Antarctic sea ice: seasonal and long-term changes

B. Geerts


In late summer (February-March) the areal extent of sea ice around Antarctica is about 4 106 km2. Some coastlines, in particular south of Africa (0-70E), are entirely ice-free in some years. The ice-covered area increases in autumn at times when passing weather systems drive ice away from land, or induce low-level divergence over open ocean. This causes cracks of open water (i.e. 'leads' or polinyas). Ice formation is most rapid in these leads, because heat and vapour fluxes into the atmosphere are largest there, causing the surface water to cool. By late winter (August-September), the typical extent of sea ice around Antarctica is about 19 106 km2, i.e. more than twice the area of Australia, and more than the area of Arctic sea ice. Sea ice commonly occurs as far north as 60S in the South Pacific and 55S in the South Atlantic, as can be seen in the picture on the right.

The ice coverage has been documented since 1973 by means of passive microwave sensors on polar orbiting satellite. In the microwave part of the electromagnetic spectrum (at 16 mm wavelength, to be exact), ice has a high emissivity (0.8 to 0.97) whereas the emissivity of liquid water is much lower (0.44). So ice fields can be easily detected, and the fraction of ice coverage can be estimated.

Passive microwave data since 1973 have shown considerable interannual variability. In 1974 a large polinya (about the size of the UK) was detected near the Weddell Sea, a vast bay between 60-40W which normally remains largely ice-covered year-round. Questions arose with regard to climate change and stability of the Antarctic ice shield. In late 1976, when scientific interest in the Weddell Polinya had been mobilized, it disappeared and has not re-appeared since. This experience showed that the Weddell Sea ice slowly rotates clockwise, with a period of about two years (1), the same period for the Antarctic Circumpolar Circulation.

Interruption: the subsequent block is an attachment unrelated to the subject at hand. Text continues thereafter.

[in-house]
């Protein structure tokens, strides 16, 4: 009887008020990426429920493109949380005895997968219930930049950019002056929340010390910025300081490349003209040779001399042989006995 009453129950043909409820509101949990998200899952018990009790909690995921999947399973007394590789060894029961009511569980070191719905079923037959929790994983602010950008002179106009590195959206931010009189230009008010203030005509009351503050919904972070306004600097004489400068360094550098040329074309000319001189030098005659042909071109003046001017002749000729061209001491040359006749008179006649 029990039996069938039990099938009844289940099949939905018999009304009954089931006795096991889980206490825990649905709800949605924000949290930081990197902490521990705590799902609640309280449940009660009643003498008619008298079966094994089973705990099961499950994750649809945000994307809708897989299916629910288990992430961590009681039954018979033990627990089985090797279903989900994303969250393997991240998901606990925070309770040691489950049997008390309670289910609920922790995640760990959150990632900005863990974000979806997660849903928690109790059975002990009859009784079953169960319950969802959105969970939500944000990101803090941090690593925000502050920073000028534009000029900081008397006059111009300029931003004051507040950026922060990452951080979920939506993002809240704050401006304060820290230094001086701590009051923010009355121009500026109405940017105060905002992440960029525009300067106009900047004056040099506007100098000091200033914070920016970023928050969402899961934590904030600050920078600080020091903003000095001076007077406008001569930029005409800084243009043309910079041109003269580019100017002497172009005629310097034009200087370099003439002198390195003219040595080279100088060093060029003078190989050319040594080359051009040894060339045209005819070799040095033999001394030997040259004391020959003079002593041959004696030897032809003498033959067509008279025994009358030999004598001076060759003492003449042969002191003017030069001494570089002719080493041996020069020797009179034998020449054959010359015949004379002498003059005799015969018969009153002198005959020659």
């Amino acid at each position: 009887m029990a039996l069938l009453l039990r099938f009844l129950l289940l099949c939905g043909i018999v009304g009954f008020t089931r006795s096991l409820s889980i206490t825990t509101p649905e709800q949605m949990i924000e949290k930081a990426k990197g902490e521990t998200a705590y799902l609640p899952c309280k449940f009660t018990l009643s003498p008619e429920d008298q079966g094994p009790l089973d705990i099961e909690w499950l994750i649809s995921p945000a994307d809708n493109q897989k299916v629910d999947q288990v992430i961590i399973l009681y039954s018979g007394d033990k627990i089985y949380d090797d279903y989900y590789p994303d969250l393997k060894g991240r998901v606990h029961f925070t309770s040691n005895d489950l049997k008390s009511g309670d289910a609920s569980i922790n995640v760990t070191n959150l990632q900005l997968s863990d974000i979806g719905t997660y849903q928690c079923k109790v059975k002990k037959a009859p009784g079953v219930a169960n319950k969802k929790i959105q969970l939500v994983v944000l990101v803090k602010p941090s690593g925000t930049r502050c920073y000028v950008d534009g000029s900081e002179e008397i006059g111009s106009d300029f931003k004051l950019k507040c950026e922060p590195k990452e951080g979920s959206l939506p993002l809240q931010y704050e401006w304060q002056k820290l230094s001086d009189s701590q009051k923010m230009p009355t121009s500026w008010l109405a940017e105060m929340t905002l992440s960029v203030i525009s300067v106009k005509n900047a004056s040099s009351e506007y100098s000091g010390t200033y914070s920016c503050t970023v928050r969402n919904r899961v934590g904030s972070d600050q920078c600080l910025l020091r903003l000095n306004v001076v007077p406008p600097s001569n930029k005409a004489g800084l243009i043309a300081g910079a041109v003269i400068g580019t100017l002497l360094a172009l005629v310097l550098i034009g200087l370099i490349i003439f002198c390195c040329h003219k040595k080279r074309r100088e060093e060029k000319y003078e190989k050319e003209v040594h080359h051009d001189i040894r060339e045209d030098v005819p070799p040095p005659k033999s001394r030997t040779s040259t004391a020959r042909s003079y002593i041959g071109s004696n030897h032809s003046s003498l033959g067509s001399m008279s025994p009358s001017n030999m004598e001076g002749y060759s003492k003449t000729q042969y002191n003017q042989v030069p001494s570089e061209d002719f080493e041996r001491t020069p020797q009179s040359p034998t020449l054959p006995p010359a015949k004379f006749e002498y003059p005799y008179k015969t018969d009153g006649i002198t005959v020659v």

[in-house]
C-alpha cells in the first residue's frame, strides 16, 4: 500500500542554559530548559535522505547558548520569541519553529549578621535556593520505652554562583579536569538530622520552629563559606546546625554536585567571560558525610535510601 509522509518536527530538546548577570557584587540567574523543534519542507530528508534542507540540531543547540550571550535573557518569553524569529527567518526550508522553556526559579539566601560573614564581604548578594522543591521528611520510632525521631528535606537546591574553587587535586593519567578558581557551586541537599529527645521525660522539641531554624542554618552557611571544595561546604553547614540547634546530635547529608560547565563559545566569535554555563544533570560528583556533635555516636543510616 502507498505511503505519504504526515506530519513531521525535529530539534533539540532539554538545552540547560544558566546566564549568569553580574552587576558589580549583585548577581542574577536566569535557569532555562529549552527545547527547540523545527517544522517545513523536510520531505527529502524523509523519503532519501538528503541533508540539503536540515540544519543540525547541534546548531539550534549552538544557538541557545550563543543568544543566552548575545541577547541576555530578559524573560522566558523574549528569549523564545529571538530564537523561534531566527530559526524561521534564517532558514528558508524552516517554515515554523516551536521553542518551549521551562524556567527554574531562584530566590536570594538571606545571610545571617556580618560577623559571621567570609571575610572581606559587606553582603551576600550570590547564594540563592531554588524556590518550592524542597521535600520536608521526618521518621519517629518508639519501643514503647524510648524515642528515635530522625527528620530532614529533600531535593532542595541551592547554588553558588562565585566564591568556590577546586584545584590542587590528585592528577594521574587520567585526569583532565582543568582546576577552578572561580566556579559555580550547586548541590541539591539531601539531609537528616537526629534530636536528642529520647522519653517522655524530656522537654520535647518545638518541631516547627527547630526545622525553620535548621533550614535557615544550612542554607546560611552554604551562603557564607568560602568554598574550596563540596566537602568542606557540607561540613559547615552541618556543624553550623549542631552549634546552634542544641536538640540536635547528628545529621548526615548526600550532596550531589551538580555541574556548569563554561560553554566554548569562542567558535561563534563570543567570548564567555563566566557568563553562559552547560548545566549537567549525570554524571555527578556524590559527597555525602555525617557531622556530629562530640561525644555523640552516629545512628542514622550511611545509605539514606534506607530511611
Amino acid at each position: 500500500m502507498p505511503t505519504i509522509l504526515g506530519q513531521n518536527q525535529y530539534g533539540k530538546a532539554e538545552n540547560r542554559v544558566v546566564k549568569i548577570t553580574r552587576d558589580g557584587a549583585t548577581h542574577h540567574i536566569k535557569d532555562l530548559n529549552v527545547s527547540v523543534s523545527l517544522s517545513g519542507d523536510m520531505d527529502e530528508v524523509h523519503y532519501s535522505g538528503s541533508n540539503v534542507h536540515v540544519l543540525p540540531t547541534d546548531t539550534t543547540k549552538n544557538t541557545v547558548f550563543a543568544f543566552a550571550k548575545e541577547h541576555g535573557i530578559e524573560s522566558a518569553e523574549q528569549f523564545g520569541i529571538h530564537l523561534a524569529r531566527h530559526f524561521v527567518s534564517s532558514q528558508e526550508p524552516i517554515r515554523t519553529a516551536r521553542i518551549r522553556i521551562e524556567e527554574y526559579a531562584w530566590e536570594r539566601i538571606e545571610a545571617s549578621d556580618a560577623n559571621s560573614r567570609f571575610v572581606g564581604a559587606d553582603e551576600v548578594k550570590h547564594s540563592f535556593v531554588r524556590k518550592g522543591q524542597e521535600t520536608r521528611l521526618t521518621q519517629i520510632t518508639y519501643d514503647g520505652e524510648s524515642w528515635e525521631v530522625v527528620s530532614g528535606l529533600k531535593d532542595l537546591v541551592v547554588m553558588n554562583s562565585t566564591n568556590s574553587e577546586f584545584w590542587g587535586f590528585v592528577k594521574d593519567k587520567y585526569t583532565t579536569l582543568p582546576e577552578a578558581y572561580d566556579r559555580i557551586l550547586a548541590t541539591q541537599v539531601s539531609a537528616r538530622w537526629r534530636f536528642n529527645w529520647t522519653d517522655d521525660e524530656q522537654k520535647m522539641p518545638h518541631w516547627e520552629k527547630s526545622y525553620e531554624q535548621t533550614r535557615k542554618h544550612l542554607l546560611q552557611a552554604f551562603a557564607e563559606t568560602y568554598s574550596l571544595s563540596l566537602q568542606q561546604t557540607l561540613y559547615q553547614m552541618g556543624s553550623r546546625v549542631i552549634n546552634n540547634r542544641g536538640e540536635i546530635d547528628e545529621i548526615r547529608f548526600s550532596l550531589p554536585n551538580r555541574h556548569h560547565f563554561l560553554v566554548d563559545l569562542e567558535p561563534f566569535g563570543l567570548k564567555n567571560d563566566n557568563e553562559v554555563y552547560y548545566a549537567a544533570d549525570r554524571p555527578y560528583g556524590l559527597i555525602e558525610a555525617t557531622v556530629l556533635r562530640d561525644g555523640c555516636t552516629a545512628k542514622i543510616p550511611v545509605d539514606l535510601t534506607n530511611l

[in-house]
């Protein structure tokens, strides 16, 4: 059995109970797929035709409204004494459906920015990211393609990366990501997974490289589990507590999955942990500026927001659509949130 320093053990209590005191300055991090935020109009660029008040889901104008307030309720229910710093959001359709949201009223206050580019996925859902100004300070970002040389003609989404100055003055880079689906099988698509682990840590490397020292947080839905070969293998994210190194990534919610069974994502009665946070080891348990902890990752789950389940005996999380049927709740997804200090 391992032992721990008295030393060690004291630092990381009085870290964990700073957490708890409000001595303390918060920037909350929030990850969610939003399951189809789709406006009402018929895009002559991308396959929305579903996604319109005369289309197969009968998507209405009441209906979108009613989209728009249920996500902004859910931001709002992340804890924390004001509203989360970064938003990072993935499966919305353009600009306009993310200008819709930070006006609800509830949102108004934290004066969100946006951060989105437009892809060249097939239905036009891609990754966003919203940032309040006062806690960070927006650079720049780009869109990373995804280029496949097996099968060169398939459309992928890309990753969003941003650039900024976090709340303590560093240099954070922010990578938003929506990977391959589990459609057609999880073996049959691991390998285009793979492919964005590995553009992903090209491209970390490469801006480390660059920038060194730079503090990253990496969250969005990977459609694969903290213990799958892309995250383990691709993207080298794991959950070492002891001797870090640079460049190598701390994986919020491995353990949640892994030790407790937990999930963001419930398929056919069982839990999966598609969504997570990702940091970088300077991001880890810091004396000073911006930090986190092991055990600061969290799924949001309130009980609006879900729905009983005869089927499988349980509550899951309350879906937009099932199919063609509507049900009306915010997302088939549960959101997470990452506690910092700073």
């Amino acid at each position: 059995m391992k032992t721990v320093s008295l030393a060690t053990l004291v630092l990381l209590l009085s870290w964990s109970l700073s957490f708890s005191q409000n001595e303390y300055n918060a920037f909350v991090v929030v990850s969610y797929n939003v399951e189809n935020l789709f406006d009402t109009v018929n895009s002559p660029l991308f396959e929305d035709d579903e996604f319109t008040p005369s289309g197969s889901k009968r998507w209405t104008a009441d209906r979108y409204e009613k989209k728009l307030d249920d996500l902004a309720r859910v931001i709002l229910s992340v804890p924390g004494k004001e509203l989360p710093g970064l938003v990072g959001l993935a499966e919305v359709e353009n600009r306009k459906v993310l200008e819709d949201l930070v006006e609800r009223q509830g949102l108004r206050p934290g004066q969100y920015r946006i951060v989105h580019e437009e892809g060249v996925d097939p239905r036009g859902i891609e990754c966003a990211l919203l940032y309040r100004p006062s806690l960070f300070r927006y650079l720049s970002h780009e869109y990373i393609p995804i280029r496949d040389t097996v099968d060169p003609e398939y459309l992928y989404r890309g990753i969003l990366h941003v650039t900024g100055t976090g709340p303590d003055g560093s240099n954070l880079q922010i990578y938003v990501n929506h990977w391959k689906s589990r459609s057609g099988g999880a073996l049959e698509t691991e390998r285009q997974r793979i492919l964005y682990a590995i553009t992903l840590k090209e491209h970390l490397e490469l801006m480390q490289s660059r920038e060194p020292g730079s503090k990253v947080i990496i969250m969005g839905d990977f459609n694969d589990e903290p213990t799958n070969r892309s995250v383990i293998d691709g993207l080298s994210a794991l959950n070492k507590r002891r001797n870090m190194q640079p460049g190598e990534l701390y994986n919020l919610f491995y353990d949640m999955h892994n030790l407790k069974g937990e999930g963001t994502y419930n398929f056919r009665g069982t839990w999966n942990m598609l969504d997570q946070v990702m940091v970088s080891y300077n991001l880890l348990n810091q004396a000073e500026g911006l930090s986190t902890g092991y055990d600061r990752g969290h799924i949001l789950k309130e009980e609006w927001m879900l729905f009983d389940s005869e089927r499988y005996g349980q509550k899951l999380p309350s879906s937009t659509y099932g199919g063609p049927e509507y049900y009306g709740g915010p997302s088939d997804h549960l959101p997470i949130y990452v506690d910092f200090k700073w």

Fig 1 (click on picture for more detail)

The passive microwave data show very little long-term trend. From 1978 to 1996, the average ice cover around Antarctica showed almost no trend (a slight increase 1.3% per decade), however ice decreased by 2.9% per decade on average over the arctic seas (1). This change is inconsistent with the change in surface temperature: 15 coastal stations around Antarctica recorded an average warming of 0.028 degrees annually during 1959-88, i.e. three times the global average. At the same time, there was no discernible warming in the Arctic.

The interannual variation of sea ice coverage is much larger than any trend (Fig 2). It is very difficult to assess ice cover or ice thickness changes over a longer period, before 1978. Whalers' logbooks dating from as early as the early 20th century provide anecdotal evidence. At southern whaling stations the ice cover has decreased by about 25% between 1950 and 1975, i.e. -10% per decade (2).

Fig 2 Variations of sea-ice area since 1972, showing a recent reduction in the amplitude of the fluctuations (4).

 General circulation models predict that global warming over the next few decades will occur mainly in the polar regions. A knowledge of sea ice extent is important because ice cover has a strong albedo warming feedback. Also, upon freezing the separation of nearly pure water (which becomes ice) leaves behind a relatively heavy brine, which sinks to form Bottom Water in the great oceans. In other words, sea ice relates to the deep-ocean circulation, which in turn relates to global climate.

Therefore the sea ice extent is carefully monitored. Satellite data do not indicate ice thickness, so very little large-scale information is available about this. This is currently being investigated around Antarctica (3), by direct measurement along the tracks of ships traversing the sea ice. 



  1. Parkinson, C.L., D.J. Cavaliere, P. Glorsen, H.J. Zwally, and J. Comisos, 1998: Variability of the arctic ice cover 1978-1996. J. Geophys. Res., Oceans, submitted.
  2. Murphy, E. and J. King 1997. Icy message from the Antarctic. Nature, 389, 20-1.
  3. Antarctic Co-operative Research Centre, Hobart 1997. New technique to measure the Antarctic sea ice. Report on the Australian Research Centres, p.12.
  4. NOAA 1993. Fourth Annual Climate Assessment 1992. (National Oceanic and Atmospheric Admininistration, US Dept Commerce) 90pp.